Fanny And Stella

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2020 has been an interesting ride so far, but I am very excited to announce that live theatre is officially back!

Well.

A version of it, anyway…

The Eagle Pub in Vauxhall has created a new, socially distanced outdoor theatre space, that is currently hosting a run of Fanny & Stella. Before we get into the meat of the actual musical, and my excitement to see real live people do real live theatre, in reality and live in front of me, let me talk about this new theatre space! It’s a relatively small, fenced in space at the back of the pub, that has a tiny stage and some set dressing on one side, and a few chairs, tables, and benches set up on the other side.

Distancing is done remarkably well in this pub, with a one way system around the bar, a track and trace QR code system, and assigned tables for guests. All guests are asked to wear a face covering throughout the performance, and bubbles are seated suitably far apart. The only space that’s a little problematic is the toilets, as they are very small and there’s not many of them. However, with a one-in-one-out setup and plenty of hand sanitiser, this works surprisingly well.

There is also table service for guests outside at the performance, and we were all asked several times to only briefly take our masks/face coverings off to have a drink, and then immediately replace them. Surprisingly, this worked remarkably well for the performance I attended. People kept apart from other bubbles and everyone stayed seated where they were assigned to be seated. The excitement about finally seeing live theatre again was very palpable and I think we all wanted to do our best to make sure this is something that can continue happening.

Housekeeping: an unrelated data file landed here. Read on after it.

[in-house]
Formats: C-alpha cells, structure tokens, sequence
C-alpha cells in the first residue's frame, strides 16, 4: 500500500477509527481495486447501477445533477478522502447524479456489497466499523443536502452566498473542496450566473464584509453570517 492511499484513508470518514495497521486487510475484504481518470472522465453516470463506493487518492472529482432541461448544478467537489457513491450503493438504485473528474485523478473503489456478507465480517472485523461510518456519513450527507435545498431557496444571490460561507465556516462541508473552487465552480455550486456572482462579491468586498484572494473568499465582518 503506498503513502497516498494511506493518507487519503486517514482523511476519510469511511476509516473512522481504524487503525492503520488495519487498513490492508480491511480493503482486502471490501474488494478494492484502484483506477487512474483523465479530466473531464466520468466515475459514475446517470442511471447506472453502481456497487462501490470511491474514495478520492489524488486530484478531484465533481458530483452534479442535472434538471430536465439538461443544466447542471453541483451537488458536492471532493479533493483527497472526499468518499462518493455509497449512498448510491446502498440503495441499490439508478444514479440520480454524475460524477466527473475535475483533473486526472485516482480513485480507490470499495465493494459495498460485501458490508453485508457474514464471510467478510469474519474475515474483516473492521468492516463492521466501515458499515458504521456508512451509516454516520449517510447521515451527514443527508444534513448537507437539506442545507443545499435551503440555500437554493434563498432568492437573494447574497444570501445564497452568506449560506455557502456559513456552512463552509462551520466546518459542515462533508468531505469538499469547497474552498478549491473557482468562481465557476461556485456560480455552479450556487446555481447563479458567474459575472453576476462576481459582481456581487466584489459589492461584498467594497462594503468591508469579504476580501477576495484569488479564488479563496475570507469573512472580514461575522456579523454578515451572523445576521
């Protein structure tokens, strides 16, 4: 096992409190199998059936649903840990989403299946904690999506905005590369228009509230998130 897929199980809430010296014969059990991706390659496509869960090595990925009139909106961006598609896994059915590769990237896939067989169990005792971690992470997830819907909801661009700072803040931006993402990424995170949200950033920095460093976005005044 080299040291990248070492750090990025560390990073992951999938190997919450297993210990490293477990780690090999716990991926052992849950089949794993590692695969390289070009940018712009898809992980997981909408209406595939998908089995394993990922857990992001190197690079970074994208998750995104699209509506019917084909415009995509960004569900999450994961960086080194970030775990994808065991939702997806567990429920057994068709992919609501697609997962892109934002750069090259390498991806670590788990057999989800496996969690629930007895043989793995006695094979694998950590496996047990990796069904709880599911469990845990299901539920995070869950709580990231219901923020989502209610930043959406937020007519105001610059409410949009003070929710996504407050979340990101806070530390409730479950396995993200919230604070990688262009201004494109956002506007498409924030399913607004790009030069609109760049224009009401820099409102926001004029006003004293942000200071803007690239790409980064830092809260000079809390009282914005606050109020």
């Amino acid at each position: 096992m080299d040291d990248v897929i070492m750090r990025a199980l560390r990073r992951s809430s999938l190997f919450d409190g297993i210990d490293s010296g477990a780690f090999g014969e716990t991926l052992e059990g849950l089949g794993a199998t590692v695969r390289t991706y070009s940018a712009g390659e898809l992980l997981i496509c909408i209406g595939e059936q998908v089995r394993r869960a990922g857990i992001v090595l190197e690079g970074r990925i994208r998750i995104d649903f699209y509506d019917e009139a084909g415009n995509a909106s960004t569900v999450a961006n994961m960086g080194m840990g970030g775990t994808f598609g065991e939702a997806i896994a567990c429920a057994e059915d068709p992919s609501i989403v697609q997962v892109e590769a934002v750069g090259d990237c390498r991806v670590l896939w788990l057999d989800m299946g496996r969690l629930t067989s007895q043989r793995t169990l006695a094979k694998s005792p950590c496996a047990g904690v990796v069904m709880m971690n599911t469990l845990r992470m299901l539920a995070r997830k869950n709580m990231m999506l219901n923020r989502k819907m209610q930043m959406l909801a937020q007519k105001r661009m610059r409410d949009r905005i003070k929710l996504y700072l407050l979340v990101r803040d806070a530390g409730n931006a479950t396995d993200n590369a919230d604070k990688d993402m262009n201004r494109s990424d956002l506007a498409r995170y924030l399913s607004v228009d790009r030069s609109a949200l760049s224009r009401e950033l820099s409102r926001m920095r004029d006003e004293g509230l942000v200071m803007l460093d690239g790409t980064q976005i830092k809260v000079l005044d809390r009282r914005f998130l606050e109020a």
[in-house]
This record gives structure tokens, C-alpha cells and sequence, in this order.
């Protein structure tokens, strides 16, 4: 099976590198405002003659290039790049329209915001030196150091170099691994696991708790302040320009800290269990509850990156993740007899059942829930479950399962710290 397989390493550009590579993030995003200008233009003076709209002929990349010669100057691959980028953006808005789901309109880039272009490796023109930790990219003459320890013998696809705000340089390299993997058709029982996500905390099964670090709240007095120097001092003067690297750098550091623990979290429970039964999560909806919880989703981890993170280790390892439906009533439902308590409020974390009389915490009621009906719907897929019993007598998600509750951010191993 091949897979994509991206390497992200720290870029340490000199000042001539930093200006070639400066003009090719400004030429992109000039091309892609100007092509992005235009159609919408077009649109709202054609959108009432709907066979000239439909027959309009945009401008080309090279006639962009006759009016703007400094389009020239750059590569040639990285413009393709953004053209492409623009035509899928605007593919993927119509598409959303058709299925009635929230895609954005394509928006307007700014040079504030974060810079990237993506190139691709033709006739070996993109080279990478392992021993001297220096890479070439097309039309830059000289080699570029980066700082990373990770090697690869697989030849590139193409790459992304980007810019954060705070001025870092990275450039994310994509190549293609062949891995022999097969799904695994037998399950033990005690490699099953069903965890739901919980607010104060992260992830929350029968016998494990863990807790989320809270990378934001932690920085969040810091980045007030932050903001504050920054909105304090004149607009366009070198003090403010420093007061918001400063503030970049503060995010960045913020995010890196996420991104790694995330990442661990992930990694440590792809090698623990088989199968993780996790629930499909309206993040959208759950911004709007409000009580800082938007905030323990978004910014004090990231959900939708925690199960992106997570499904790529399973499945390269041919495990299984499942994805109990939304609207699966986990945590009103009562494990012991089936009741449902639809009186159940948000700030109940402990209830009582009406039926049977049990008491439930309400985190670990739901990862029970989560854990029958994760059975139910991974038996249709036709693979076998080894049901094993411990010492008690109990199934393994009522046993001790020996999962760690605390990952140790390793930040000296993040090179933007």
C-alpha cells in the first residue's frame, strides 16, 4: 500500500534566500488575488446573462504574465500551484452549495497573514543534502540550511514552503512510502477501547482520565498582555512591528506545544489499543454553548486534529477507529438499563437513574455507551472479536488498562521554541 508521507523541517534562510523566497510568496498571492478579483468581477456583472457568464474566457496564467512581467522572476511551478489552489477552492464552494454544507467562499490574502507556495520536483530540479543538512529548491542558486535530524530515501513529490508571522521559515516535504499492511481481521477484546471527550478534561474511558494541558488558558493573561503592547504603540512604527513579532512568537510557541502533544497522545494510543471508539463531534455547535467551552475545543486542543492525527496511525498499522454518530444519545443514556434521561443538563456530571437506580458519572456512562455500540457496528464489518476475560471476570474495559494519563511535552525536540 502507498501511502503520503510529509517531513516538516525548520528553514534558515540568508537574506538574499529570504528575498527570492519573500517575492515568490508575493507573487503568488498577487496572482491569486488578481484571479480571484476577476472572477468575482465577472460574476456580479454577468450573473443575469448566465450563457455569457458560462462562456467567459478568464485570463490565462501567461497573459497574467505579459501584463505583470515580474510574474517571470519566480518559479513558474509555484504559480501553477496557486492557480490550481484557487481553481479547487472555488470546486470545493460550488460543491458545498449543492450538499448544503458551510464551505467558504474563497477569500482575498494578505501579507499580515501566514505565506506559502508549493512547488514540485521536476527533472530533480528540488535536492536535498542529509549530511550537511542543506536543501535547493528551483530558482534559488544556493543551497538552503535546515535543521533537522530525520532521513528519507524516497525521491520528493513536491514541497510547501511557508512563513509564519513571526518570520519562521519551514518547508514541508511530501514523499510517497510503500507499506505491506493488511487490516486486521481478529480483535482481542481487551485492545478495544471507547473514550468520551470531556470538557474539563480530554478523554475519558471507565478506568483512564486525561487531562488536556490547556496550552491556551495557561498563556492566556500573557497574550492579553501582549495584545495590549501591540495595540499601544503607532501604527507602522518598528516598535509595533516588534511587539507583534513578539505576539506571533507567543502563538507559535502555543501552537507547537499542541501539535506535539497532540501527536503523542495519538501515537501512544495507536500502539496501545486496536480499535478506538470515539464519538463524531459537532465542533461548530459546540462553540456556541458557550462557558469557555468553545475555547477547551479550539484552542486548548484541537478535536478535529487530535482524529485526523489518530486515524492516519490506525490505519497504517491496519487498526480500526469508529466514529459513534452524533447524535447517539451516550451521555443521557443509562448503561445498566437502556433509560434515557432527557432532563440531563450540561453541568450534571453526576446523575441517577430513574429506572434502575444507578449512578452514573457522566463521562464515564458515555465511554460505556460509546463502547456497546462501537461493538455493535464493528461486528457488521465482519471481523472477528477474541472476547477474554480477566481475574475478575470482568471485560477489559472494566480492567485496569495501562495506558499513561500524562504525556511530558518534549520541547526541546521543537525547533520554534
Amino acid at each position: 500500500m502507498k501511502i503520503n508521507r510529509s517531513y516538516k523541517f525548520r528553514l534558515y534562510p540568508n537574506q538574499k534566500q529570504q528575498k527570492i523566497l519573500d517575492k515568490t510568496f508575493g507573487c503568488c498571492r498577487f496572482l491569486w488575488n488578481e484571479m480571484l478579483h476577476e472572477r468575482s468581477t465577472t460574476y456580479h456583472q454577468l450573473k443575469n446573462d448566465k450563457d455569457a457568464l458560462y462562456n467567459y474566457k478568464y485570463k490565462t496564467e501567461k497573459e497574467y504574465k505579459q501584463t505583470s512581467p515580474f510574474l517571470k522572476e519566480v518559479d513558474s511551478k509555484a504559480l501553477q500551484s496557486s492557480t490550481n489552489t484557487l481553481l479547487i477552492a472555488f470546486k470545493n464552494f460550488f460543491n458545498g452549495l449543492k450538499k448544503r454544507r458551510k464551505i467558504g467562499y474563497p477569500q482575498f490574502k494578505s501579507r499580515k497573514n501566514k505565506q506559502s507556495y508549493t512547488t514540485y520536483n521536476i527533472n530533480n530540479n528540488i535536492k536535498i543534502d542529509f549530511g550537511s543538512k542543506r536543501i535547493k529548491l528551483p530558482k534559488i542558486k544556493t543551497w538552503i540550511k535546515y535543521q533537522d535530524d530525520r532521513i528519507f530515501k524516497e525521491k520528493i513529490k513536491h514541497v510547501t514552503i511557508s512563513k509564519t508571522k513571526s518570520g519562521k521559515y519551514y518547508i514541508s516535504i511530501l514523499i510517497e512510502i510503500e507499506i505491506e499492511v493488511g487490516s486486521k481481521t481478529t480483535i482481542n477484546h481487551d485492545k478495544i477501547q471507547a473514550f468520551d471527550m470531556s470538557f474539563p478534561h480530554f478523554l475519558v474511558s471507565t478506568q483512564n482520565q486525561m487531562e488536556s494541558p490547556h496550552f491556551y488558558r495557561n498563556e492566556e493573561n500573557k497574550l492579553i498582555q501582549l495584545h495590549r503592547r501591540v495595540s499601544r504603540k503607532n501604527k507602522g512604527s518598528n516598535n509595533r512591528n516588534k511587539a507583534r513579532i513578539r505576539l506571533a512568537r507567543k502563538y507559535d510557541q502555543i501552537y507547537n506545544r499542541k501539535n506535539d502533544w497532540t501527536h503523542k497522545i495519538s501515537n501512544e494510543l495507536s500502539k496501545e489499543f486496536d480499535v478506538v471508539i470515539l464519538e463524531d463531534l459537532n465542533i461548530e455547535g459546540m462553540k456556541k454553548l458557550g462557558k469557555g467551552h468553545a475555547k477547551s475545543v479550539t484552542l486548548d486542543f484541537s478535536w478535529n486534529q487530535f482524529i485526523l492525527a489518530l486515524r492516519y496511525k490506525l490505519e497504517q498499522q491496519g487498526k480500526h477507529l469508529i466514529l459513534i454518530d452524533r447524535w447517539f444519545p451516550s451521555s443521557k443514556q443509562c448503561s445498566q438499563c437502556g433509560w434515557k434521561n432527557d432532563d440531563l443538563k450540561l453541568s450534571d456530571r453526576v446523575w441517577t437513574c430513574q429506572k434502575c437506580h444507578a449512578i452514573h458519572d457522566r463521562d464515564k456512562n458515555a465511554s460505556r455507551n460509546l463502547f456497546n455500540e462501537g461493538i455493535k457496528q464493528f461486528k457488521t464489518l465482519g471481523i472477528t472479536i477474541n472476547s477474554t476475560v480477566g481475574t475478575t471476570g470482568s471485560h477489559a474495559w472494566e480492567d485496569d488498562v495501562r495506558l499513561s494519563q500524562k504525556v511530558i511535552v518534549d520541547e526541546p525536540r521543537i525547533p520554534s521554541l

fanny and stella

But now for the actual show! Fanny & Stella is a vaudeville-esque romp about real life Victorian Londoners Ernest Boulton and Frederick William Park. The two young men were arrested and accused of “conspiracy to commit sodomy” in 1871. They were locally known for dressing as women on and off stage, and living quite flamboyant lives. They were eventually acquitted, which was a huge victory back in the day when sodomy was still a felony. The musical presents the characters of Park and Boulton, and their alter egos Fanny and Stella, as taking the story of their arrest and trial on the road and presenting the audience with the “true story”. With very loud and sassy Stella/Boulton played by Jed Berry, and an equally larger-than-life Fanny/Park played by Kane Verrall, this show is very much in your face and over the top, in the best way possible.

The cast is completed with Kurt Kansley, Alex Lodge, Mark Pearce, and Joaquin Pedro Valdes, who all slip into several roles to complete the story of the two young men, their suitors, friends, family, and enemies. A quick succession of raunchy songs keep the audience entertained, including such bawdy highlights as Sodomy On The Strand and Have You Seen My Fanny. Definitely not a family friendly show, but delightfully enjoyable for adults.

With lots of audience interaction, silly interludes, bonkers characters and a huge dose of humour, this show is a brilliant and a delight to watch. The very basic staging didn’t detract one bit from it, perhaps it even aided the whole feel of a low-budget tell-all produced by the main characters themselves, which is how it is presented, after all.

stage setup

I immensely enjoyed my evening with Fanny and Stella and can only urge fellow theatre fans to head on out to Vauxhall and enjoy this gorgeous little outdoor performance. A huge well done to everyone involved, it was the perfect show to come back to after months of lockdown and restrictions! Five out of six rainbow sloths from me!

five out of six

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